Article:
In the last part of our small series on the Snake Collection by Stéphane Humbert Lucas, we dedicate ourselves to an old acquaintance: Mortal Skin, the original component of the Snake Collection, so to speak, because this fragrance has been around since 2015. My hubby Harmen took a closer look at the creation with the then still unique bottle shortly after the launch. You can find his review here. So today it’s all about Mortal Skin again, because as part of the new Snake Collection, the fragrance has presumably undergone an olfactory facelift, as I already revealed to you in one of my last articles. My collected works of the last days to the collection with the snake I have linked you here, here and here.
A bottling of the original Mortal could be sent to me from Bruchsal, and so I now have two samples – old and new – in front of me, which I can compare with each other. Right at the beginning, I notice that Harmen obviously still had brand-owned and official image material available for his blog post, while I was very sparsely supplied here with regard to the Snake Collection by Stéphane Humbert Lucas. I always find that a bit of a shame, because image editing isn’t necessarily one of my top skills. But I have always done my best, or what is the saying? I am always striving. 😉
However, I do not want to digress, but to plunge into the fragrance, respectively the two samples. Right at the start, I noticed differences in terms of ingredients. I have made a small table for you:
|Mortal Skin 2015
|Blackberry, ink, galbanum, frankincense, labdanum (cistus), opoponax, iris, saffron, davana, myrrh, cardamom, ambergris, styrax resin, sandalwood, civet, atlas cedar, birch, musk
|Mortal Skin 2022
|Blackberry, saffron, cardamom, sandalwood, opoponax, iris, labdanum (cistus), musk, ambergris
The 2022 version thus shows itself to be significantly slimmed down in terms of fragrance notes, even if the olfactory top players have remained the same. I wonder if numerous ingredients are simply not mentioned in the current press booklet, or if the fragrance has actually changed? More about that in a moment.
Mortal Skin – Stéphane Humbert Lucas
Well, the test quickly shows that differences are present, but they are not too immense in my eyes. Both fragrances reveal a woody-resin coolness full of transparency and dryness. While the expression on the test strips is almost identical, gentle deviations do show up on my skin. Lighter and airier is the new version, more tart and without the leathery-liquor facets that Mortal Skin still had in it in 2015.
In return, the original Mortal is a bit sweeter, more powdery and warmer than the 2022 variant. Is the snake in the old Mortal Skin a small dark leather iris? It could be. By the way, both creations turn out very transparent and skin-tight on my skin. With Harmen, on the other hand, whom I forced to do a parallel test of both, both variants are more intense, even if one cannot go beyond a light to medium presence in the classification here. If you were hoping for a deep and intense creation in Oriental style, you’ve generally come to the wrong place with Mortal Skin. In return, I am surprised by the durability, which is quite given, at least in the older version.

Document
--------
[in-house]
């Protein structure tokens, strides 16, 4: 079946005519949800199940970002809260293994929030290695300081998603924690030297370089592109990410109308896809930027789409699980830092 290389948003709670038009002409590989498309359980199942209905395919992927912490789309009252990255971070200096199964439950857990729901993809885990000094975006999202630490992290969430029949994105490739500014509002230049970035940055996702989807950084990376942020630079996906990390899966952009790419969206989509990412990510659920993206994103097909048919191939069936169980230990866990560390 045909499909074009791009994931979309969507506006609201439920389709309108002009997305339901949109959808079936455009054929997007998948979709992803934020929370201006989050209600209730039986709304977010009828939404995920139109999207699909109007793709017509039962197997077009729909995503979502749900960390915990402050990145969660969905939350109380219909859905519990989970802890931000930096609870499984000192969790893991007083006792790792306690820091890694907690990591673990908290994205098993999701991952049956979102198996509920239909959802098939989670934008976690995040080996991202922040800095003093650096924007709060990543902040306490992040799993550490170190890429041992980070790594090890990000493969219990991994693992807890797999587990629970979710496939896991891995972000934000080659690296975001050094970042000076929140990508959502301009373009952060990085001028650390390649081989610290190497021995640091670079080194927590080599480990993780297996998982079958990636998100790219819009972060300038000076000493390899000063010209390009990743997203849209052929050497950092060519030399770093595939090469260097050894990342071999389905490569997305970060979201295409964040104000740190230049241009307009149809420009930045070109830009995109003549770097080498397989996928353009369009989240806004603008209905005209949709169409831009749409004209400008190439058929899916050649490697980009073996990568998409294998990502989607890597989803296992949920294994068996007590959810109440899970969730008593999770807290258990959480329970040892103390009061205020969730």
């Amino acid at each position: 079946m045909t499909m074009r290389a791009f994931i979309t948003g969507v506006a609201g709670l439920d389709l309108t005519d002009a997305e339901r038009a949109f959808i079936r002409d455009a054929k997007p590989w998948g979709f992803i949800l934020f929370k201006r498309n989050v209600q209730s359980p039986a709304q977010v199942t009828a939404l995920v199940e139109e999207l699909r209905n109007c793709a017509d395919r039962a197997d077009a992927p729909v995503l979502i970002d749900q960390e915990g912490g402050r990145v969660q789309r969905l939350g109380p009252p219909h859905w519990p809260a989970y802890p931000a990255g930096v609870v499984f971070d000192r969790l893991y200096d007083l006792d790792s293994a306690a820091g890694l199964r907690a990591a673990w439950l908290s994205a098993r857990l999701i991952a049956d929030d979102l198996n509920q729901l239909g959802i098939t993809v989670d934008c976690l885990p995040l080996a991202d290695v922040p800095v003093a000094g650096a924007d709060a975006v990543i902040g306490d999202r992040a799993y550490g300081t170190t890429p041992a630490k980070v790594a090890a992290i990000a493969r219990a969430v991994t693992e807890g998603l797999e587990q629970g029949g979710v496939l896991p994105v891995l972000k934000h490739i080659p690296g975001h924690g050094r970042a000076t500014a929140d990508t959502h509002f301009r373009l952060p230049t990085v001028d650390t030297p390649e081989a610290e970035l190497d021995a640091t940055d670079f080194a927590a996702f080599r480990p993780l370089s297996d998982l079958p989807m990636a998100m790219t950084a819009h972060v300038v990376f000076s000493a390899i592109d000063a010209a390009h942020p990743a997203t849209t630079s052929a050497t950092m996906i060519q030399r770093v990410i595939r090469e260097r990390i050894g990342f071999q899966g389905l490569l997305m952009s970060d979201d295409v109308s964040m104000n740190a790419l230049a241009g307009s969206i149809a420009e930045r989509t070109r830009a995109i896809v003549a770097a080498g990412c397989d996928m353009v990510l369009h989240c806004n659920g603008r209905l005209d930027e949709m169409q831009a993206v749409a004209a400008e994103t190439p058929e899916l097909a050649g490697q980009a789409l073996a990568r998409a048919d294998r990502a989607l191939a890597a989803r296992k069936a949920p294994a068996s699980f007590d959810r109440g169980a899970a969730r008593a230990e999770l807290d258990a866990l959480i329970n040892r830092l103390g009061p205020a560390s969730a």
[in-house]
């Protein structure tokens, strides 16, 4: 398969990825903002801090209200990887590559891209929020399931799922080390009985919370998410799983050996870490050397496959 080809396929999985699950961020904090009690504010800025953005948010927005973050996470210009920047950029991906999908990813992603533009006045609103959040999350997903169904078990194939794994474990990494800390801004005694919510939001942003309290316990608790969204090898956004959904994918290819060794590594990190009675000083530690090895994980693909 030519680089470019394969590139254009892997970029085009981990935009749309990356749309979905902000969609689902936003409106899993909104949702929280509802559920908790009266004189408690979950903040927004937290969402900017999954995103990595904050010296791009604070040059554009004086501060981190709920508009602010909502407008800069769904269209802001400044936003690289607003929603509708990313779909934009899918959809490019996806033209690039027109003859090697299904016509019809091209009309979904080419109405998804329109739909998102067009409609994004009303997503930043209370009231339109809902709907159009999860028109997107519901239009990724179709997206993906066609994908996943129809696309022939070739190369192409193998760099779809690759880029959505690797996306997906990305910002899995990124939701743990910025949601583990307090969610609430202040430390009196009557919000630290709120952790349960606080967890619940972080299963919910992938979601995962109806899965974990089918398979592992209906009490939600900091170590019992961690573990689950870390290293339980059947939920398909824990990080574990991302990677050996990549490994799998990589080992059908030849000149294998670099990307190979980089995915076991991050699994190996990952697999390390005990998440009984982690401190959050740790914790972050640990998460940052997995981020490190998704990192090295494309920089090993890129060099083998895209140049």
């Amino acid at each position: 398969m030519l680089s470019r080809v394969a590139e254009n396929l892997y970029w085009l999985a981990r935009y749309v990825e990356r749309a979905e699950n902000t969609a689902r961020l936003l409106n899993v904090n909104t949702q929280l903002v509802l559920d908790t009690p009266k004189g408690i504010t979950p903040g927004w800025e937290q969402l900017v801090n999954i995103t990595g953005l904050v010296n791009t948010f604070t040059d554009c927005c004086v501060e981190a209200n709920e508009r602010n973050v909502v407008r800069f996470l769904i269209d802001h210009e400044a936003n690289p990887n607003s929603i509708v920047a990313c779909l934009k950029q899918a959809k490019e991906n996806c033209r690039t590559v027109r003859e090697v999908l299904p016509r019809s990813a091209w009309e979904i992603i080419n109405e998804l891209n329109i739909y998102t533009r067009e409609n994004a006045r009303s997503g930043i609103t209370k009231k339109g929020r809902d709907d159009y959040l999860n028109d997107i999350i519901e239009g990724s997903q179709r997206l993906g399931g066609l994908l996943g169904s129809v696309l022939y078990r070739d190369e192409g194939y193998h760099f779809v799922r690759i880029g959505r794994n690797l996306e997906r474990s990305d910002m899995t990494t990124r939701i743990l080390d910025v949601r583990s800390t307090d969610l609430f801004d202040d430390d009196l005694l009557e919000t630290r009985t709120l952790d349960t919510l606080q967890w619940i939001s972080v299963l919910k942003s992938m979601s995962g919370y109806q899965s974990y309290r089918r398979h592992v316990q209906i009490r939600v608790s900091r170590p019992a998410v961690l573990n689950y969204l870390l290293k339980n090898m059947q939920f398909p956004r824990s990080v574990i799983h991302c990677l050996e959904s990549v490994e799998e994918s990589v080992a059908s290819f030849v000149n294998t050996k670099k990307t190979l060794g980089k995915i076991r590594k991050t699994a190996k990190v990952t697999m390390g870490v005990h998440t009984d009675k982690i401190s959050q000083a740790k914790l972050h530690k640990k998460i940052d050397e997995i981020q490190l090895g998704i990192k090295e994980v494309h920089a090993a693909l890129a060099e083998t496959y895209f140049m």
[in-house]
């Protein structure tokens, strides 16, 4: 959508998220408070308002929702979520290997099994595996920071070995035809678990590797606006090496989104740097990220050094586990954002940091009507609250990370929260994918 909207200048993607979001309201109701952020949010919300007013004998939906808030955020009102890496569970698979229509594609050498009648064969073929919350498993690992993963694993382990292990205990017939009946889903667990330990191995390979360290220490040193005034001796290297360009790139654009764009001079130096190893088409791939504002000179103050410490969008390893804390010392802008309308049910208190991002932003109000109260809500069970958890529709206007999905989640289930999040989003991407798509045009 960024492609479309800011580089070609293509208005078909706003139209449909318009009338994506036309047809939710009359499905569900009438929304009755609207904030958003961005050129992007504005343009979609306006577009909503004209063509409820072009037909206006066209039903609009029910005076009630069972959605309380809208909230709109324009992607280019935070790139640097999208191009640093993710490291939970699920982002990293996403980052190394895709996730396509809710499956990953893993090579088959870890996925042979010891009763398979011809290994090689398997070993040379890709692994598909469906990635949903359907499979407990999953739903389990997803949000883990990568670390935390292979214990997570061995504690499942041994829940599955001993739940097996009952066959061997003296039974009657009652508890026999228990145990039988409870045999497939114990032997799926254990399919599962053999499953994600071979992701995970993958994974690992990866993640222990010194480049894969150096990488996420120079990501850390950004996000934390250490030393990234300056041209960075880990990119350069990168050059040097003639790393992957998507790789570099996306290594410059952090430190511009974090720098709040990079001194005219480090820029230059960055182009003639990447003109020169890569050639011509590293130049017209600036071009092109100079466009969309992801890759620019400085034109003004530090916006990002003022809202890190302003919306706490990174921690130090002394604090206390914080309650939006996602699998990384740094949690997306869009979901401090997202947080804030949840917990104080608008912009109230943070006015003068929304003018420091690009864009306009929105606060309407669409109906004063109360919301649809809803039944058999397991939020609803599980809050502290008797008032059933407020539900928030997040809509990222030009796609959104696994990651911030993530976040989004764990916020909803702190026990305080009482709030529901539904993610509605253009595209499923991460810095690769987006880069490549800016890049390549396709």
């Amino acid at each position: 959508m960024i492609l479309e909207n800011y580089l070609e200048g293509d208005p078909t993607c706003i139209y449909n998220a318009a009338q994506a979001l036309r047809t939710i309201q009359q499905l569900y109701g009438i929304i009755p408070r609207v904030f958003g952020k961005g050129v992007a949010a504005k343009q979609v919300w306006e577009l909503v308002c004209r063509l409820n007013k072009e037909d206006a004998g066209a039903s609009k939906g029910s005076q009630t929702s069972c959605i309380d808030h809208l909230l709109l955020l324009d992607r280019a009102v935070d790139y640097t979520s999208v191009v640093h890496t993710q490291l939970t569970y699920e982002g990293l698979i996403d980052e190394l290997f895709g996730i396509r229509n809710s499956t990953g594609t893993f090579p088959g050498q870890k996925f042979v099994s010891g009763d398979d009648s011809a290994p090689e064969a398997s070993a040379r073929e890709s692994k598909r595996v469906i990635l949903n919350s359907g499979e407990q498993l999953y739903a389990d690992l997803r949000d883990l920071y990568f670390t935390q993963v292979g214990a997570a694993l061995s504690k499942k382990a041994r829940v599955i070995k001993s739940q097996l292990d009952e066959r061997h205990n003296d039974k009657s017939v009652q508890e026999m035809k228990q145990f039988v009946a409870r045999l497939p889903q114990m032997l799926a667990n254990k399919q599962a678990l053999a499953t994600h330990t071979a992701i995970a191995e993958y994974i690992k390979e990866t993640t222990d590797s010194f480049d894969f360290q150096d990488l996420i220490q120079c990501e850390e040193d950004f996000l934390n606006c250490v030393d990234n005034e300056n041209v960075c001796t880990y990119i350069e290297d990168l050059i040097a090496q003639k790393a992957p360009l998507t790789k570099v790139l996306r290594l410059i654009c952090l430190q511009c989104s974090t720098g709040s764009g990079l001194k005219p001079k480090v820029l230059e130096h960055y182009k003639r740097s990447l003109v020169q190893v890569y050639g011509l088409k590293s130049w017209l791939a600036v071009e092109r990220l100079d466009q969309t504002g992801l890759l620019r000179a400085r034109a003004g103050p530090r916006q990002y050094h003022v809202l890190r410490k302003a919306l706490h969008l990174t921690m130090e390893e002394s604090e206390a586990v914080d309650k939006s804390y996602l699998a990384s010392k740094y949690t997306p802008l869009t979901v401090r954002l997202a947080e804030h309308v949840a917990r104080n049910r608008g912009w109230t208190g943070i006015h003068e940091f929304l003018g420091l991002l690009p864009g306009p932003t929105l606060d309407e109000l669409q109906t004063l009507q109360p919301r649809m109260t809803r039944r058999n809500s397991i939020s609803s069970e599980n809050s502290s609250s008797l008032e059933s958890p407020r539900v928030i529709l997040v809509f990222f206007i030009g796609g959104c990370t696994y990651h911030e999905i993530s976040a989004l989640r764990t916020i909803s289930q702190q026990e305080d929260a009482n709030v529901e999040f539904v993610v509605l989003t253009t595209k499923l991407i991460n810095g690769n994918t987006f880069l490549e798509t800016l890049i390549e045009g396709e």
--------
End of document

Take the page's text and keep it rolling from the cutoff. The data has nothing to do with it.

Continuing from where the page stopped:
It’s as clear as mud now, isn’t it? 😉 So, to sum up, the two variants of Mortal Skin are quite different, at least on the skin. Even if the basic tenor is similar, this cool and resinous woodiness inherent in the creations, which definitely reminds me of the skin of a snake, which is also cool and smooth, there are significant differences that can differ depending on the skin chemistry. The younger version is more transparent, cooler and drier, with a slightly weaker overall presence and longevity. The attack has a certain citrus note, which is probably due to the tart berry nuances of blackberry. Saffron and cardamom bring out aromatic-spicy aspects, before Mortal Skin 2022 slowly becomes powdery-woody and subtly warmer in the finish.
The older version by Stéphane Humbert Lucas is warmer from the start, sweeter-fruity and has liqueur nuances. Here, too, the blackberry is clearly evident, underpinned by those almost metallic ink facets, which are joined by resins, woods and the notes of leather and iris as it progresses and fades.
Who of you could already test the new Mortal Skin? Have you also been able to make the comparison?
Edit: In the meantime, the brand Stéphane Humbert Lucas contacted me and assured me that there was no change in the formula, but that the changed olfactory sensation is due exclusively to the maturation of the fragrance inside the bottle. 🙂